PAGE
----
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Credit Default Swaps
Posted by: McQ on Tuesday, September 30, 2008

Here's a pretty good explanation of some of the problems facing the financial markets today and some insight into why the proposed bailout's structure isn't likely to do much good.
Starting back in 1995, the masters of the bond and credit market universe got too cute by half and structured a new and exciting financial instrument, the credit default swap and it's these credit default swaps that are the crux of the problem. The magnitude of the fallout from this hairy piece of "financial engineering" is staggering. Believe me, when I tell you that these things are so wrapped around the axle I don't think anyone knows who's got what.

Under a CDS, a bank originates loan to a company. A second bank (or other financial institution) can agree to cover the credit risk for the loan, by agreeing to make payment to originating bank if the company defaults on the original loan. The originating bank pays a small insurance premium to the second bank for assuming the risk of the loan.

Typically, payments under a CDS would only be triggered by the company’s failure to pay interest or principal on its debts due to bankruptcy or some other severe liquidity issue. But there are a host of intermediate or special cases that will doubtless provoke lawsuits when something goes wrong (CDS being a new market, it is by no means "recession-proof").

Credit default swaps were sold to the world as hedging transactions. Investors were told that they were simply transfers of risk, so that banks that made loans could transfer credit risks to insurance companies, which did not make loans directly, or to foreign banks that could not easily make loans in the U.S. market.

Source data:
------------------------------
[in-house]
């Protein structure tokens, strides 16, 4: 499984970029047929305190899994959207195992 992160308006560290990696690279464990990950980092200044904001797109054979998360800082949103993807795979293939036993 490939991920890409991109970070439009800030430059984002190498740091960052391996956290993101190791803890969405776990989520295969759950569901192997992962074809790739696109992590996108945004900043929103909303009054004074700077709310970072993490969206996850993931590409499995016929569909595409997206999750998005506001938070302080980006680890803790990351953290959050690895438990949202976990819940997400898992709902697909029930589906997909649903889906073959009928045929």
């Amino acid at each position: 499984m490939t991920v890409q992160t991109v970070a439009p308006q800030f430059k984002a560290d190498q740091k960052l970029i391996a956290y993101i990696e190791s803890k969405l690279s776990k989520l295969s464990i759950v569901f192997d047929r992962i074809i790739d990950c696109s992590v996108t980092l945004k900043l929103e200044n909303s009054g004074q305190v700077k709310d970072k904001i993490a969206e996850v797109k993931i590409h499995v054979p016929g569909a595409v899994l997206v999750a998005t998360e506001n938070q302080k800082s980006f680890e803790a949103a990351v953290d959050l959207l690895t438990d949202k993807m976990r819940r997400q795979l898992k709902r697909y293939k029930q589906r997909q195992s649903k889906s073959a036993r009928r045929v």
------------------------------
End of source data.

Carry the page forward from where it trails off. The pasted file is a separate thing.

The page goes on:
But they didn't work out that way...
RTWT. Money quote (pun intended) and what we've all been saying for quite some time now:
I'm also a free market trader and believe that the market has to work this out. These type of bailout programs just tend to delay the pain and there is going to be some pain, my friends. I oppose the structure of this bailout on principle, so watching these government types preening and posturing in front of the cameras this weekend was like watching a train wreck in slow motion. They are beyond clueless.
That cluelessness is much more frightening, at least to me, than letting the markets have their way.

(HT: Wolf Howling)
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Previous Comments to this Post 

I think I see. Bank A makes a loan, and gets bank B to insure it. Bank B, not wanting to see its *ss waving in the wind, insures its risk with bank C. C does likewise with D, and D insures its risk with A. The circle jerk now being complete, all the executives retire to their cigar clubs to brag about their cleverness and the bonuses they have earned.
Written By: timactual
URL: http://
The CDS market is why AIG was rescued. They insured mortgage backed securities and other obligations around the world. Sadly they held no real reserves against possible losses (. Thus, when they and their supposed AAA credit rating went south institutions all over the world carrying various credit instruments at face value because they were insured by AIG suddenly would have to explain to regulators what the true value of those holdings were. A nightmare scenario for the Fed and even more importantly, European Central Banks.

That in the wake of that European officials had the gall to criticize American regulation given their banks shoddy accounting and extreme leverage is breathtaking if typical.
Written By: Lance
Isn’t the main problem that 3rd parties can buy and sell as many of these as they like? Which means a lot of bets on a company’s solvency...

Plus, people were using these as alternative measure to the credit ratings?
Written By: Harun
URL: http://

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